For Example. I think you are a non-African American who is trying to let other voters think that Barack Obama let down his own supporters which is not true.

    By Anonymous Anonymous, at 1:26 AM  

  • Fair enough. I take your point.

    By Blogger Michael J.W. Stickings, at 1:54 AM  

  • Why Obama did not mention that Georgia taunted Russia first, I don't know. Colin Powell said it in the famous Sec. of States interviews on CNN last week. Russia was just showing them that they are not going to take it from a country who has the USA on their side and are, in essence, showing off about it. I believe this is the reason Putin and Chavez are getting closer every day. To protect themselves, just in case.

    That said, if anyone had any doubt that Obama can lead, Obama put that lie to rest last night. He is an offer we can't refuse. History books will record that we entered a country where we should never have gone and stayed regardless. And voted twice for the person who took us there! There is no dignity to be achieved here. The damage has been done. To people reading those books, we are going to look like idiots. It is now time to get out. Quickly. Like I heard someone say the other day, if the surge worked, why are we still there? How much longer?

    By Anonymous Anonymous, at 9:26 AM  

  • After watching the candidate's debate last night, it became apparent that Obama would be better to play the President in a movie, but McCain is the man who can actually do the job. Obama is like a movie set. He looks good, but behind the facade, there's nothing there.

    By Blogger Unknown, at 9:49 AM  

  • It was apparent that Obama was more relaxed and definitive about his plans for the future of this country. He laid out his formula for a short-term solution to the economic crisis, and made clear his desire to resurrect our nation's reputation abroad and how he would go about it. His positions on the Iranian situation and the war in Afghanistan were both thoughtful and pragmatic.

    McCain was clearly uncomfortable, and badly bumbled the economics portion of the debate. He also kept repeating gross inaccuracies about Obama's positions, at least according to [].

    McCain's disrespect in not looking directly at Obama, coupled with his self-righteous, arrogant, and condescending attitude in responding, provided ample evidence that McCain is not the person I'd like to see in any kind of serious negotiations, foreign or domestic.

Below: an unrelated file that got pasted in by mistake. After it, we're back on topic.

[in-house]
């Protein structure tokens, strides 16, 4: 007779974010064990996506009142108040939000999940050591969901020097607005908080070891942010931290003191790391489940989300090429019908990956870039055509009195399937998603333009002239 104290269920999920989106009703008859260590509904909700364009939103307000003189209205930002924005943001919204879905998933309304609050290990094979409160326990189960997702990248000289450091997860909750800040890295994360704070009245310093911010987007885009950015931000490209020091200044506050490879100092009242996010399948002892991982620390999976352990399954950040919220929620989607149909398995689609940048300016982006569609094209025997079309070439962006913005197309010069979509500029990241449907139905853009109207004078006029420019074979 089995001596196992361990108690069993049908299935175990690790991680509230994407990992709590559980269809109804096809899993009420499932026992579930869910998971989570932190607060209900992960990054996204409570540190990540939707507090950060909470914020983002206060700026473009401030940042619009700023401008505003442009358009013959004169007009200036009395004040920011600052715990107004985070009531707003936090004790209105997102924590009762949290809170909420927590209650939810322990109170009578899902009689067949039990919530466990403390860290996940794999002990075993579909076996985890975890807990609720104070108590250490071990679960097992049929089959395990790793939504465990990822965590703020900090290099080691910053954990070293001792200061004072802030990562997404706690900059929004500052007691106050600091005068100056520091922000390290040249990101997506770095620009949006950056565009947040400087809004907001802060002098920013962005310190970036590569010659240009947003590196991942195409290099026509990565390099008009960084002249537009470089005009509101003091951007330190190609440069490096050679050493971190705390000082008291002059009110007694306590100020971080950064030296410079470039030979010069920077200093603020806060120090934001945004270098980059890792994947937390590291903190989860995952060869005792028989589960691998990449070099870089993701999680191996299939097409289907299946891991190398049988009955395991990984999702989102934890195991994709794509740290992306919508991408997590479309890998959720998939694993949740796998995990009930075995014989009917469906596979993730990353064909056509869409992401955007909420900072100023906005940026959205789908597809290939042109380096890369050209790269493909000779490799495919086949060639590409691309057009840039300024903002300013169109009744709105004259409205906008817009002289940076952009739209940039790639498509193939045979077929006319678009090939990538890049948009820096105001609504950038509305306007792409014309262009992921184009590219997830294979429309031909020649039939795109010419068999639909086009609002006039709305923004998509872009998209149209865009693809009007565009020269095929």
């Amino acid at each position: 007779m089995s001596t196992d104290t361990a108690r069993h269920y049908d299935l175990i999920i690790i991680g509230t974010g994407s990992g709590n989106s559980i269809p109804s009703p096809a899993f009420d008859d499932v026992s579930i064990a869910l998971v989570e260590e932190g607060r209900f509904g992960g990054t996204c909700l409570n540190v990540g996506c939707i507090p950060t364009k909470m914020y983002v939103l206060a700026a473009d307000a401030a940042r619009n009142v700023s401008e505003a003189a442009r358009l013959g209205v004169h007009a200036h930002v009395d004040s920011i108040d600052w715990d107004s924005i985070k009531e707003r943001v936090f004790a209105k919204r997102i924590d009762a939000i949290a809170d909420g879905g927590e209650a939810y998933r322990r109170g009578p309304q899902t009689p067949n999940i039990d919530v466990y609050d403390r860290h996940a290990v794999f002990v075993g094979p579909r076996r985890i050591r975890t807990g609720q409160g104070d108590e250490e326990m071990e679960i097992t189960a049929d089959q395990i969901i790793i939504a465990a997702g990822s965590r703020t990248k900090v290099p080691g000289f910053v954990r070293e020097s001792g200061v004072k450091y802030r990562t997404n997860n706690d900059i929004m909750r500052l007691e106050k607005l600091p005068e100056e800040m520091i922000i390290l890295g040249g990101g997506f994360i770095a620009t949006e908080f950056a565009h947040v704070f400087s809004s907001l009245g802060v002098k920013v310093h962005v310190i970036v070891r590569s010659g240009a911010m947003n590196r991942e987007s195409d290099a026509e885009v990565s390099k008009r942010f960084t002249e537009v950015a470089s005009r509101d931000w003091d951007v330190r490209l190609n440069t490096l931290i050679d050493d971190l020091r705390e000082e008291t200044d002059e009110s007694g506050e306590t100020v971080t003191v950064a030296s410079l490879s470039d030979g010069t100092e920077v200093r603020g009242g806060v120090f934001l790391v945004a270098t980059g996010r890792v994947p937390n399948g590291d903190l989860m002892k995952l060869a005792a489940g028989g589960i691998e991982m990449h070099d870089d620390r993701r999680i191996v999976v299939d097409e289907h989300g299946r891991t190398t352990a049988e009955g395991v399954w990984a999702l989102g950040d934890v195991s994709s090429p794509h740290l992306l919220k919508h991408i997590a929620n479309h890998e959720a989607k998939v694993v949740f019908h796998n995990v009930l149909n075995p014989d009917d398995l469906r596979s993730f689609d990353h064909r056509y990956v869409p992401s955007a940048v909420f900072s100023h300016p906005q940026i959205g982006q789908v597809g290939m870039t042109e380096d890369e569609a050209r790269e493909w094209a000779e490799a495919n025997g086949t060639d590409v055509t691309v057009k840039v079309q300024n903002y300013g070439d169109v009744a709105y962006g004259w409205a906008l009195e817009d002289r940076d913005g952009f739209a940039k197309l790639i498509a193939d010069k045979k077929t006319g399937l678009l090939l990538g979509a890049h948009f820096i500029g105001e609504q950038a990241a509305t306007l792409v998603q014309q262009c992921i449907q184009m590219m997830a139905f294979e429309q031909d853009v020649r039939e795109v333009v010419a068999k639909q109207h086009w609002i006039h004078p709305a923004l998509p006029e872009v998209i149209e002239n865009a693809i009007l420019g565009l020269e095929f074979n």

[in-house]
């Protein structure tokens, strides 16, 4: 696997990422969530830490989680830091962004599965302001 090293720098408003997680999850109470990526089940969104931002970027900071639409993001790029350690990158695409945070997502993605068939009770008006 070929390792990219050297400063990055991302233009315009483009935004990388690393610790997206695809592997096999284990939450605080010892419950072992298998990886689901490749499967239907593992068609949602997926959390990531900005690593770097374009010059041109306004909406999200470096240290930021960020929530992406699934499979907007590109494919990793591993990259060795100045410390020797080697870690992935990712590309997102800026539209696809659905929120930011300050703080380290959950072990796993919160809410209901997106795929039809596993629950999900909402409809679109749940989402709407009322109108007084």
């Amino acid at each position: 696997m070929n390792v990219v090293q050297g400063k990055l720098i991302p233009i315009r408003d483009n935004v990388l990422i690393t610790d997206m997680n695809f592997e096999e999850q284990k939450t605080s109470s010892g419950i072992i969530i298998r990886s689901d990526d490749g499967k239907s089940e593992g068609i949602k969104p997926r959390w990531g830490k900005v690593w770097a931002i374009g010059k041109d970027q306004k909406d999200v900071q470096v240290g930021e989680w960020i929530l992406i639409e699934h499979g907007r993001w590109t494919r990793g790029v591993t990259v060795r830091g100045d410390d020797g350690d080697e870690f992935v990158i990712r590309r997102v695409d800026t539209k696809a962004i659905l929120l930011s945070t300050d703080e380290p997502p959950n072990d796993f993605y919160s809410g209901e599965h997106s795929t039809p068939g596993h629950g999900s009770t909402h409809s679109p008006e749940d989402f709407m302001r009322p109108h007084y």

By calmly supplying facts and figures, describing the current situation from a realistic perspective, and explaining his clearly-defined plan for leading us into the next decade tipped the scale toward Obama.

    It was a definite win for Obama from my perspective.

    By Anonymous Anonymous, at 10:01 AM  

  • Obama said he's going to bomb Pakistan and kill Osama. Yeah, that's what America needs. Vote Obama...bomb baby bomb!!!!!!

    By Anonymous Anonymous, at 10:34 AM  

  • I believe last nights debate proved that McCain has the same ideas as Bush despite his efforts to separate himself from Bush. He believes in same method of negotiation and dealing with Iran. His attempt to tell veterans that he will help them and he loves them did not work for me. He did not say HOW he will take care of them. Is his healthcare plans and education plans going to help veterans? HOW exactly is he going to help them. Does McCain's love help veterans who suffer psychological and health issues when they come back? McCain like his running mate is full of sweet and loving words and no real action when it comes to internal issues, but they both sure are ready to attack other countries and go to war. McCain’s view of the world is the old, small and selfish, he believes in democracy within US borders and totalitarian and dictatorship outside our borders. McCain emphasized on his experience, but failed to show how his experience in military and foreign affairs has helped him this past 8 years in making the right choices for our country and our YOUNG WOMEN AND MEN in military and all Iraqi people who no one talks about. If McCain was truly Maverick in every way, he failed to show how he will be unconventional when it comes to negotiation with middle east, Russia and other countries and how he will win them over for the first time ever. This debate made it clear where each candidate stands. Also it proved that Obama is steady, intelligent and sincere, and McCain has a lot of experience and never learned from it.